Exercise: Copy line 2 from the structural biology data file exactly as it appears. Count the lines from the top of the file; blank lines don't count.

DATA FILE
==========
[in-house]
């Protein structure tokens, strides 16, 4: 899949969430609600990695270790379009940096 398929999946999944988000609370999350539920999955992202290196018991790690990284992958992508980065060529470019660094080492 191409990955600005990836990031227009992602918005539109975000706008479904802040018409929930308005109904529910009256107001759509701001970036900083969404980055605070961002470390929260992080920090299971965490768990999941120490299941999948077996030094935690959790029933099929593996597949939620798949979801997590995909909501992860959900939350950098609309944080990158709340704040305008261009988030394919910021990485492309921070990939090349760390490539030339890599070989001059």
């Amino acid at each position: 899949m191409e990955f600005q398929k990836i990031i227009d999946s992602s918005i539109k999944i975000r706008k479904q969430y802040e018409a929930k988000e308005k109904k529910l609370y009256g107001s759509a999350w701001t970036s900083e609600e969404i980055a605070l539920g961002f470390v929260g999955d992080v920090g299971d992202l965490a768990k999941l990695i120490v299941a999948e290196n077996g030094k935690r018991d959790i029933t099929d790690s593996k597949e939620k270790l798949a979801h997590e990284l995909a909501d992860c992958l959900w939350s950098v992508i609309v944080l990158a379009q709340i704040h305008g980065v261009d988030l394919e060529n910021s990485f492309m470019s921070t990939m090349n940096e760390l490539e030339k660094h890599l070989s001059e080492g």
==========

């Protein structure tokens, strides 16, 4: 899949969430609600990695270790379009940096 398929999946999944988000609370999350539920999955992202290196018991790690990284992958992508980065060529470019660094080492 191409990955600005990836990031227009992602918005539109975000706008479904802040018409929930308005109904529910009256107001759509701001970036900083969404980055605070961002470390929260992080920090299971965490768990999941120490299941999948077996030094935690959790029933099929593996597949939620798949979801997590995909909501992860959900939350950098609309944080990158709340704040305008261009988030394919910021990485492309921070990939090349760390490539030339890599070989001059």